Cookies and Breads: The Baker’s Art

Cookies and Breads: The Baker’s Art

Albert Hadener with his gingerbread house

Albert Hadener with his gingerbread house in “Cookies and Breads: The Baker’s Art” at the Museum of Contemporary Crafts, November 19, 1965 - January 9, 1966.

Holidays are often associated with cooking and baking, and in 1965, the Museum of Contemporary Crafts of the American Craftsmen’s Council provided a feast of baking for the eyes. “Cookies and Breads: The Baker’s Art” served as an inspiration for innovations in baking as an art in several categories, including gingerbreads.

This fanciful construction was designed and executed by Albert Hadener, the owner of the still-open Elk Candy Company in the German "Yorkville" section of New York City. This masterful gingerbread house is made of fresh gingerbread on a wood construction. The house boasts a starry, white icing roof, a sugar cube chimney, and marzipan cookie decorations. Hansel and Gretel stand in the doorway along with the evil witch. Hadener learned his special skills in Switzerland.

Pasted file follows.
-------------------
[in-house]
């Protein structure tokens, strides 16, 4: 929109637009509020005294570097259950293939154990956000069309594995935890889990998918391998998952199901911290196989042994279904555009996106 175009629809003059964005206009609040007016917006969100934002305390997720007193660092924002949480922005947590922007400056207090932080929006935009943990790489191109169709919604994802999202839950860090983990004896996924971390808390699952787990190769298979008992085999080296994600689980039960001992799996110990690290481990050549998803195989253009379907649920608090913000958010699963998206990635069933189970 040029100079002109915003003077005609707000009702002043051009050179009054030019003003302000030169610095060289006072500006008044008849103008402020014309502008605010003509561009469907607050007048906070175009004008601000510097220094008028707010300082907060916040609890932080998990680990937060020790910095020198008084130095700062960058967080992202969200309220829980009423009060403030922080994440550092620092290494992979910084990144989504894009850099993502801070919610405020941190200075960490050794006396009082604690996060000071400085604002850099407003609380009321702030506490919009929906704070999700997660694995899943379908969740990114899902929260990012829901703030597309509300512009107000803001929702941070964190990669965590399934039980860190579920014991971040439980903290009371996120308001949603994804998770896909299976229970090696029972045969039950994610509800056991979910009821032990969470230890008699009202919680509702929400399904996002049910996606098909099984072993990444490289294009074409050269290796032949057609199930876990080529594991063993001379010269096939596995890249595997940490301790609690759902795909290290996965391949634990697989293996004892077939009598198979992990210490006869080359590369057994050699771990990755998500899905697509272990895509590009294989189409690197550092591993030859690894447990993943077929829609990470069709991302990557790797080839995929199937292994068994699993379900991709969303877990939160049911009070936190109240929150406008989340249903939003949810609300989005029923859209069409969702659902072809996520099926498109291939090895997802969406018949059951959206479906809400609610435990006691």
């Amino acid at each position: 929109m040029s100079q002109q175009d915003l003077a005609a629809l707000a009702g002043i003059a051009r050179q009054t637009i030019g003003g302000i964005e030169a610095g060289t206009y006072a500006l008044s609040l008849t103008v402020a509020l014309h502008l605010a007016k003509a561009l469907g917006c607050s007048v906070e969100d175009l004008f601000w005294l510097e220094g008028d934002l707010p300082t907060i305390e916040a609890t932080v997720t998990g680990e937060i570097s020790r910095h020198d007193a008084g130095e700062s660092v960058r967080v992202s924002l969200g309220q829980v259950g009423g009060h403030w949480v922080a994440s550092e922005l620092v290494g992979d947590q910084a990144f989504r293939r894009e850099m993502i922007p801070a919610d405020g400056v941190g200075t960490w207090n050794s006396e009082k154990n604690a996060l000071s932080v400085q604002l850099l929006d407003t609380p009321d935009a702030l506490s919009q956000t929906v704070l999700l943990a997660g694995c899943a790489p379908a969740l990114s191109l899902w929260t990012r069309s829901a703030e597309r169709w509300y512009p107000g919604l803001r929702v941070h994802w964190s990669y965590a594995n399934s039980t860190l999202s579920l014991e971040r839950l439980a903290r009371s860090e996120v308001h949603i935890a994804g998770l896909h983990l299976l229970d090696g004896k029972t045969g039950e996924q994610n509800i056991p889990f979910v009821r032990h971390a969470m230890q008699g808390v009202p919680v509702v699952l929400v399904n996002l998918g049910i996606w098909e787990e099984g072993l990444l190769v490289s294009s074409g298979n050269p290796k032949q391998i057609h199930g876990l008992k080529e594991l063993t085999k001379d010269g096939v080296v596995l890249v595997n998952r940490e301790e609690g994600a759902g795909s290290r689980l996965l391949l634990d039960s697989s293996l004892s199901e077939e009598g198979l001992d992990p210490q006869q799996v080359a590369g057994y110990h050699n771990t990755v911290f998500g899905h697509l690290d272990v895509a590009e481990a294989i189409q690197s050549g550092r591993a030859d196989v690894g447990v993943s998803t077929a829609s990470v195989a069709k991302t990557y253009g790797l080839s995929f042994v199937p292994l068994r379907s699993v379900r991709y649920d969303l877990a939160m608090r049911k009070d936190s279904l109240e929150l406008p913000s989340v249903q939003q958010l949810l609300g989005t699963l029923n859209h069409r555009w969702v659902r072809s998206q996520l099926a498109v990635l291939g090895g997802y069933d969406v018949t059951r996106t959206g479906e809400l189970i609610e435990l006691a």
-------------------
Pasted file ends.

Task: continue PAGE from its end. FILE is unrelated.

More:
In addition to the exhibition catalog, the book Cookies and Breads was published. Both materials include recipes for four different doughs (three edible, one inedible). Gingerbreads were described in both as: “Dating back to the Middle Ages, these holiday bakings are always spiced, though not necessarily with ginger. Especially popular in central and northern Europe, they were generally made in shapes such as persons, houses, or scenes.”

If you bake for the holidays, may your cookies and breads – especially gingerbreads – come out of the oven beautifully.

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